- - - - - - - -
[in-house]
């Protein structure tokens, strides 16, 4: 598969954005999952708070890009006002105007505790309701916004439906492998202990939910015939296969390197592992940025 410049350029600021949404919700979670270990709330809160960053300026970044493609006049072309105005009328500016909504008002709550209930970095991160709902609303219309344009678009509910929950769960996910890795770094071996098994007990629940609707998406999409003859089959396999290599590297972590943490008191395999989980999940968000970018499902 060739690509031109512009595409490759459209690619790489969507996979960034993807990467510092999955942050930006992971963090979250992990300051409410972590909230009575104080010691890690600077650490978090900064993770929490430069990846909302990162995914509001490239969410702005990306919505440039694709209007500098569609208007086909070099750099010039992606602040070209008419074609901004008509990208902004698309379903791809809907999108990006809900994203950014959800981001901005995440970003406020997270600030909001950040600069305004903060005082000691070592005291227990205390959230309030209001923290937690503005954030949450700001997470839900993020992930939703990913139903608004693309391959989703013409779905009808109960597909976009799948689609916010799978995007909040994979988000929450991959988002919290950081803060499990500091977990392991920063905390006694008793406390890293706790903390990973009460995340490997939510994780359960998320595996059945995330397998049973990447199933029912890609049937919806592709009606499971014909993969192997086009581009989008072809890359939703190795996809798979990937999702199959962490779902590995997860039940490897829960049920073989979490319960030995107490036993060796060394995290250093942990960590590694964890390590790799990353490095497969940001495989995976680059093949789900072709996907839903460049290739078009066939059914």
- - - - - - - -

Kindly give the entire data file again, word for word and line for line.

[in-house]
């Protein structure tokens, strides 16, 4: 598969954005999952708070890009006002105007505790309701916004439906492998202990939910015939296969390197592992940025 410049350029600021949404919700979670270990709330809160960053300026970044493609006049072309105005009328500016909504008002709550209930970095991160709902609303219309344009678009509910929950769960996910890795770094071996098994007990629940609707998406999409003859089959396999290599590297972590943490008191395999989980999940968000970018499902 060739690509031109512009595409490759459209690619790489969507996979960034993807990467510092999955942050930006992971963090979250992990300051409410972590909230009575104080010691890690600077650490978090900064993770929490430069990846909302990162995914509001490239969410702005990306919505440039694709209007500098569609208007086909070099750099010039992606602040070209008419074609901004008509990208902004698309379903791809809907999108990006809900994203950014959800981001901005995440970003406020997270600030909001950040600069305004903060005082000691070592005291227990205390959230309030209001923290937690503005954030949450700001997470839900993020992930939703990913139903608004693309391959989703013409779905009808109960597909976009799948689609916010799978995007909040994979988000929450991959988002919290950081803060499990500091977990392991920063905390006694008793406390890293706790903390990973009460995340490997939510994780359960998320595996059945995330397998049973990447199933029912890609049937919806592709009606499971014909993969192997086009581009989008072809890359939703190795996809798979990937999702199959962490779902590995997860039940490897829960049920073989979490319960030995107490036993060796060394995290250093942990960590590694964890390590790799990353490095497969940001495989995976680059093949789900072709996907839903460049290739078009066939059914």